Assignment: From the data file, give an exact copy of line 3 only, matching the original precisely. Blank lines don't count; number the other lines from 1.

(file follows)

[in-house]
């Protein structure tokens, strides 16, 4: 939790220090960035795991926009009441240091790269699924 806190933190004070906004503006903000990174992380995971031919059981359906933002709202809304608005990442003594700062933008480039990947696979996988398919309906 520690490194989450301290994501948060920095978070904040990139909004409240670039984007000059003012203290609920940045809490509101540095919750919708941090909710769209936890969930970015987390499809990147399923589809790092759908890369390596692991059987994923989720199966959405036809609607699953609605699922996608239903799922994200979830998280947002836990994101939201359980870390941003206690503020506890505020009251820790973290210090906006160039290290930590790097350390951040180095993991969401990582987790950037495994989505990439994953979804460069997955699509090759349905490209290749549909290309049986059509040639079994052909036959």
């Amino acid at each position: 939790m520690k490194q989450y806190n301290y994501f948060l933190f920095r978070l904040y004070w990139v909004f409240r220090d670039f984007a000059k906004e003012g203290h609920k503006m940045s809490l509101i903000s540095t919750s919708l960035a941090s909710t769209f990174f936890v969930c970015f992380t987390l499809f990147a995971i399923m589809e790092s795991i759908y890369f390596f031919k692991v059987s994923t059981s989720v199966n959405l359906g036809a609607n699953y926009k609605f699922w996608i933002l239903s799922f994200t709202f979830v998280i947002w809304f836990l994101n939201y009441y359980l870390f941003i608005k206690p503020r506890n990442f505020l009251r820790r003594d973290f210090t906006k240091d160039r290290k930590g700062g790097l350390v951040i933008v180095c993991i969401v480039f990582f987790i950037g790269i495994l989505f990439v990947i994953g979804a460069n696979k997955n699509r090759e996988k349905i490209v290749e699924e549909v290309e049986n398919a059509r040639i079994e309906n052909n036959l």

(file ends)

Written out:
């Amino acid at each position: 939790m520690k490194q989450y806190n301290y994501f948060l933190f920095r978070l904040y004070w990139v909004f409240r220090d670039f984007a000059k906004e003012g203290h609920k503006m940045s809490l509101i903000s540095t919750s919708l960035a941090s909710t769209f990174f936890v969930c970015f992380t987390l499809f990147a995971i399923m589809e790092s795991i759908y890369f390596f031919k692991v059987s994923t059981s989720v199966n959405l359906g036809a609607n699953y926009k609605f699922w996608i933002l239903s799922f994200t709202f979830v998280i947002w809304f836990l994101n939201y009441y359980l870390f941003i608005k206690p503020r506890n990442f505020l009251r820790r003594d973290f210090t906006k240091d160039r290290k930590g700062g790097l350390v951040i933008v180095c993991i969401v480039f990582f987790i950037g790269i495994l989505f990439v990947i994953g979804a460069n696979k997955n699509r090759e996988k349905i490209v290749e699924e549909v290309e049986n398919a059509r040639i079994e309906n052909n036959l």